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Apollodorus, Library and Epitome (ed. Sir James George Frazer) 36 0 Browse Search
Pausanias, Description of Greece 36 0 Browse Search
P. Vergilius Maro, Aeneid (ed. Theodore C. Williams) 22 0 Browse Search
Euripides, Heracleidae (ed. David Kovacs) 22 0 Browse Search
Homer, The Iliad (ed. Samuel Butler) 18 0 Browse Search
Apollodorus, Library and Epitome (ed. Sir James George Frazer) 16 0 Browse Search
Euripides, Iphigenia in Tauris (ed. Robert Potter) 10 0 Browse Search
Euripides, Phoenissae (ed. E. P. Coleridge) 8 0 Browse Search
Diodorus Siculus, Library 8 0 Browse Search
Thucydides, The Peloponnesian War 6 0 Browse Search
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Browsing named entities in Diodorus Siculus, Library. You can also browse the collection for Mycenae (Greece) or search for Mycenae (Greece) in all documents.

Your search returned 4 results in 2 document sections:

Diodorus Siculus, Library, Book XI, Contents of the Eleventh Book of Diodorus (search)
t of the Acragantini, was defeated by the Syracusans and lost his overlordship (chap. 53). —How Themistocles, who had fled for safety to Xerxes and was put on trial for his life, was set at liberty (chaps. 54-59). —How the Athenians freed the Greek cities throughout Asia (chaps. 60-62). —On the earthquake that occurred in Laconia (chap. 63). —On the revolt of the Messenians and Helots against the Lacedaemonians (chaps. 63-64). —How the Argives razed Mycenae to the ground and made the city desolate (chap. 65). —How the Syracusans overthrew the royal line of Gelon (chaps. 67-68). —How Xerxes was slain by treachery and Artaxerxes became king (chap. 69). —On the revolt of the Egyptians against the Persians (chap. 71). —On the civil discords which took place among the Syracusans (chaps. 72-73). —How the Athenians defeated in war the Aeginetans and Corinthians (chaps. 78-79). —How the Phocians made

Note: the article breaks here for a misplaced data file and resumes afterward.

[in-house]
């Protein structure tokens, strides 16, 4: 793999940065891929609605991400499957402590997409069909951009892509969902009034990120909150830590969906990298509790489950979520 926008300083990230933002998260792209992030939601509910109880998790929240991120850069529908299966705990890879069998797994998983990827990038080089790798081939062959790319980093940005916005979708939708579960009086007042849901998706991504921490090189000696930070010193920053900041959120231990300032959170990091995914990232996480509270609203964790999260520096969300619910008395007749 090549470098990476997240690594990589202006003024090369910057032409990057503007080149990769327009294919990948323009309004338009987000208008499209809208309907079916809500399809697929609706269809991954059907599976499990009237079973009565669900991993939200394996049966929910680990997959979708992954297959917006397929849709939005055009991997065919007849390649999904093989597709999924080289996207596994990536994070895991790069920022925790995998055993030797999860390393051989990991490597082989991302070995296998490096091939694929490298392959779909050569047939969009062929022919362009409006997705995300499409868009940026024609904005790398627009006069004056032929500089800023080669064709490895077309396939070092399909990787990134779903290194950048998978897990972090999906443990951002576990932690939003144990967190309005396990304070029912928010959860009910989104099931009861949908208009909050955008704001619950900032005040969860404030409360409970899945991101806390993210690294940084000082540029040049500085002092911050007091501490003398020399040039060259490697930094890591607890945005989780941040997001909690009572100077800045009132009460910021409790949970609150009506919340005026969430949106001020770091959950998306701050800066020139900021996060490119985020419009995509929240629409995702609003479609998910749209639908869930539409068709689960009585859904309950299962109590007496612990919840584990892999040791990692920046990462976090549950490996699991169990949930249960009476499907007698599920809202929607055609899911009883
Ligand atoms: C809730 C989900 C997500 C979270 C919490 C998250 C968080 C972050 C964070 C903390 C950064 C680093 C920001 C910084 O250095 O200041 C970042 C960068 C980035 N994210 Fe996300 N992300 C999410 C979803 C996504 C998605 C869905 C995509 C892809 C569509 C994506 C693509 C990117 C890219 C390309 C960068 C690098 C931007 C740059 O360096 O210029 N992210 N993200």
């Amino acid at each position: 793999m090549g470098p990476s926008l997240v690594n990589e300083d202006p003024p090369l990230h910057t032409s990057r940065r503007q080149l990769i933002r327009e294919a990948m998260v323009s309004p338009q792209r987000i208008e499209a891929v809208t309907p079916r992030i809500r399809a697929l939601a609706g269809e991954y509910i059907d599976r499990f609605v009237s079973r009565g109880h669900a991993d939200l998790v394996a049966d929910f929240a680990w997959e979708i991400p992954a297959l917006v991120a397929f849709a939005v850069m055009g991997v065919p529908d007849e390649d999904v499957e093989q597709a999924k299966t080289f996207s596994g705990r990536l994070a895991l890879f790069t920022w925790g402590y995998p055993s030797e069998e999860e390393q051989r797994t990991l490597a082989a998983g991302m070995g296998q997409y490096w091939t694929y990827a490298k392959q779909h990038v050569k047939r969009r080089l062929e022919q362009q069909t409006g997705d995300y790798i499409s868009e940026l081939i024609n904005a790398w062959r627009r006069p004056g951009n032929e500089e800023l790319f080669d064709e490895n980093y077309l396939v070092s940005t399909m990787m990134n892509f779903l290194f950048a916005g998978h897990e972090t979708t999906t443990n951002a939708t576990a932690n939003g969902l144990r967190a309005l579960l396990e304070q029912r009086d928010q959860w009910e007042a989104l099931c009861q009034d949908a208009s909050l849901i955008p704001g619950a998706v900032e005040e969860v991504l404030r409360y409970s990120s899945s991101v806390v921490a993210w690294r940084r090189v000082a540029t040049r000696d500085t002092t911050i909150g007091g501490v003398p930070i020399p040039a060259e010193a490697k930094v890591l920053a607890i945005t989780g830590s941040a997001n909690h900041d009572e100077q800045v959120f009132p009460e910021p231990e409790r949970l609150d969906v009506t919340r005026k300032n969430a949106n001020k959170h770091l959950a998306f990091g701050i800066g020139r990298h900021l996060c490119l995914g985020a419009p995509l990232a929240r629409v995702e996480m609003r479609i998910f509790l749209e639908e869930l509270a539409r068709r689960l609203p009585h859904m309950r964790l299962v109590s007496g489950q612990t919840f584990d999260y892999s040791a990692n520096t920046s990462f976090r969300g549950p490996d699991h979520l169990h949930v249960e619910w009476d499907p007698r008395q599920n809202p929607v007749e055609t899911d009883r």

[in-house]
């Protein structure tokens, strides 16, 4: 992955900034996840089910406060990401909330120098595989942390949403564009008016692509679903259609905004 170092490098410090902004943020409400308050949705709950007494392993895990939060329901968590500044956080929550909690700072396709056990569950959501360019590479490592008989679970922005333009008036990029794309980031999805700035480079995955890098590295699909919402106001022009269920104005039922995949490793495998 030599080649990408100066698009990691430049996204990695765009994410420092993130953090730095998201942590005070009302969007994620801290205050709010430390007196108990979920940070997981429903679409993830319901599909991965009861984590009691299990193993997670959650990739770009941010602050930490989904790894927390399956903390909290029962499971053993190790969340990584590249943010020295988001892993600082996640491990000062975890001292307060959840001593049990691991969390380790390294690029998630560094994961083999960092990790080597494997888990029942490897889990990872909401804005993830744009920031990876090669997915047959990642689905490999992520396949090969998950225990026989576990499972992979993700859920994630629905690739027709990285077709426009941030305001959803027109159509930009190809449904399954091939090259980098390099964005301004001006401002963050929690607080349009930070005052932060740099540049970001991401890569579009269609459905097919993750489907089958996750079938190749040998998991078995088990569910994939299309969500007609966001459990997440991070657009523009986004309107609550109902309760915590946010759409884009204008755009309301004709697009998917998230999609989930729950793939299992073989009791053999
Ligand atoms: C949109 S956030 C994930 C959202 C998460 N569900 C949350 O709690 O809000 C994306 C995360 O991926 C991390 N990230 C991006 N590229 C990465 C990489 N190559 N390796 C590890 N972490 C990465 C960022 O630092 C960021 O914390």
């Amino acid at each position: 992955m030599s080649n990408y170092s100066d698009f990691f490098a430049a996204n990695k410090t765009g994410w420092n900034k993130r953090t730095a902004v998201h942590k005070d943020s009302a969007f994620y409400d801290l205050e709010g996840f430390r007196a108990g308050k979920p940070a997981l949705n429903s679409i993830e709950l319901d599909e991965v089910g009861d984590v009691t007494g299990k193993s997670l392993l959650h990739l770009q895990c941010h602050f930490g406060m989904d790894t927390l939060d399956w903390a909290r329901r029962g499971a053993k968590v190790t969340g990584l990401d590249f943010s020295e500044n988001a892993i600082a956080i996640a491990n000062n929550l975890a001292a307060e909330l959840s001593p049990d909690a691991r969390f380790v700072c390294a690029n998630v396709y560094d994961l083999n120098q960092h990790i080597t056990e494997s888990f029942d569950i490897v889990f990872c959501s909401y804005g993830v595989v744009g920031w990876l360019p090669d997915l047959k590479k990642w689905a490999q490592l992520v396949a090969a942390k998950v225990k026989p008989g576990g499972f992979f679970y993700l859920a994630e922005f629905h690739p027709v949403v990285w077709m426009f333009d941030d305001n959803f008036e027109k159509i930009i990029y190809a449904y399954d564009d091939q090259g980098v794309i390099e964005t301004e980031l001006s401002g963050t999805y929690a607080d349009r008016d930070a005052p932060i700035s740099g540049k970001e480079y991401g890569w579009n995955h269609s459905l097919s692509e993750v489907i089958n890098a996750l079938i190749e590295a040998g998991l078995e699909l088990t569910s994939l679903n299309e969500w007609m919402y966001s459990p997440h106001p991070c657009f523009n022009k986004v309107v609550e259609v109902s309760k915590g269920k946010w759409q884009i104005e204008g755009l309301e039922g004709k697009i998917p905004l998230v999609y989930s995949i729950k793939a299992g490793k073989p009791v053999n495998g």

Diodorus Siculus, Library, Book XI, Chapter 65 (search)
no orders from the Argives; and they kept disputing with them also over the shrine of HeraThe famous Heraeum, situated at about the same distance from Mycenae and Argos in the hills south of the former. In it was later a celebrated statue of Hera, of gold and ivory, by Polycleitus. and claiming that they had In a word, the Argives were suspicious of the Mycenaeans, fearing lest, if they got any stronger, they might, on the strength of the ancient prestige of Mycenae, dispute the right of Argos to the leadership. Such, then, were the reasons for the bad blood between them; and from of old the Argives had ever be taken by storm through lack of support from outside. The Argives sold the Mycenaeans into slavery, dedicated a tenth part of them to the god, and razed Mycenae. So this city, which in ancient times had enjoyed such felicity, possessing great men and having to its credit memorable achievements, met with such an end,